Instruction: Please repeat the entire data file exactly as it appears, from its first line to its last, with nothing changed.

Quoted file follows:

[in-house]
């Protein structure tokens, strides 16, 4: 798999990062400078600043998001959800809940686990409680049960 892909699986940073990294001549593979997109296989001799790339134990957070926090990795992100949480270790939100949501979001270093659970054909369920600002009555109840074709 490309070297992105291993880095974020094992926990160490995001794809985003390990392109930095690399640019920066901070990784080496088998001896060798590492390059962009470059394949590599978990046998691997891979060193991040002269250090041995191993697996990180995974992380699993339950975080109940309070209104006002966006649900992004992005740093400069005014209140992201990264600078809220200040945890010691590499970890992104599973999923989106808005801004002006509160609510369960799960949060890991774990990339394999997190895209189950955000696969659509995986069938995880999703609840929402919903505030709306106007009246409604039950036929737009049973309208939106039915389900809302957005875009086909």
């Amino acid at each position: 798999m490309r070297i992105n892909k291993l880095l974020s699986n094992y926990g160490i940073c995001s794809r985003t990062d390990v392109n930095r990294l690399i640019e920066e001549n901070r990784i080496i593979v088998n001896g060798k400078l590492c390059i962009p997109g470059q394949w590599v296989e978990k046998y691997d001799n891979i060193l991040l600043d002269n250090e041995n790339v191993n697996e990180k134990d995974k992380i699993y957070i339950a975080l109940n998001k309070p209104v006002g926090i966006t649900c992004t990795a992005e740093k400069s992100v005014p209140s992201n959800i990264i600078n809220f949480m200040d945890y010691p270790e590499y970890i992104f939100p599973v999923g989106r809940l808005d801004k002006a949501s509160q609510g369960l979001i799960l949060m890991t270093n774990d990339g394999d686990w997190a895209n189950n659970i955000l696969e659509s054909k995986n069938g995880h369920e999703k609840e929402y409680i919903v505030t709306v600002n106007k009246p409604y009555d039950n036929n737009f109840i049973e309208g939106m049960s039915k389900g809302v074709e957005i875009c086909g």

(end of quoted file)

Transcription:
[in-house]
């Protein structure tokens, strides 16, 4: 798999990062400078600043998001959800809940686990409680049960 892909699986940073990294001549593979997109296989001799790339134990957070926090990795992100949480270790939100949501979001270093659970054909369920600002009555109840074709 490309070297992105291993880095974020094992926990160490995001794809985003390990392109930095690399640019920066901070990784080496088998001896060798590492390059962009470059394949590599978990046998691997891979060193991040002269250090041995191993697996990180995974992380699993339950975080109940309070209104006002966006649900992004992005740093400069005014209140992201990264600078809220200040945890010691590499970890992104599973999923989106808005801004002006509160609510369960799960949060890991774990990339394999997190895209189950955000696969659509995986069938995880999703609840929402919903505030709306106007009246409604039950036929737009049973309208939106039915389900809302957005875009086909």
């Amino acid at each position: 798999m490309r070297i992105n892909k291993l880095l974020s699986n094992y926990g160490i940073c995001s794809r985003t990062d390990v392109n930095r990294l690399i640019e920066e001549n901070r990784i080496i593979v088998n001896g060798k400078l590492c390059i962009p997109g470059q394949w590599v296989e978990k046998y691997d001799n891979i060193l991040l600043d002269n250090e041995n790339v191993n697996e990180k134990d995974k992380i699993y957070i339950a975080l109940n998001k309070p209104v006002g926090i966006t649900c992004t990795a992005e740093k400069s992100v005014p209140s992201n959800i990264i600078n809220f949480m200040d945890y010691p270790e590499y970890i992104f939100p599973v999923g989106r809940l808005d801004k002006a949501s509160q609510g369960l979001i799960l949060m890991t270093n774990d990339g394999d686990w997190a895209n189950n659970i955000l696969e659509s054909k995986n069938g995880h369920e999703k609840e929402y409680i919903v505030t709306v600002n106007k009246p409604y009555d039950n036929n737009f109840i049973e309208g939106m049960s039915k389900g809302v074709e957005i875009c086909g």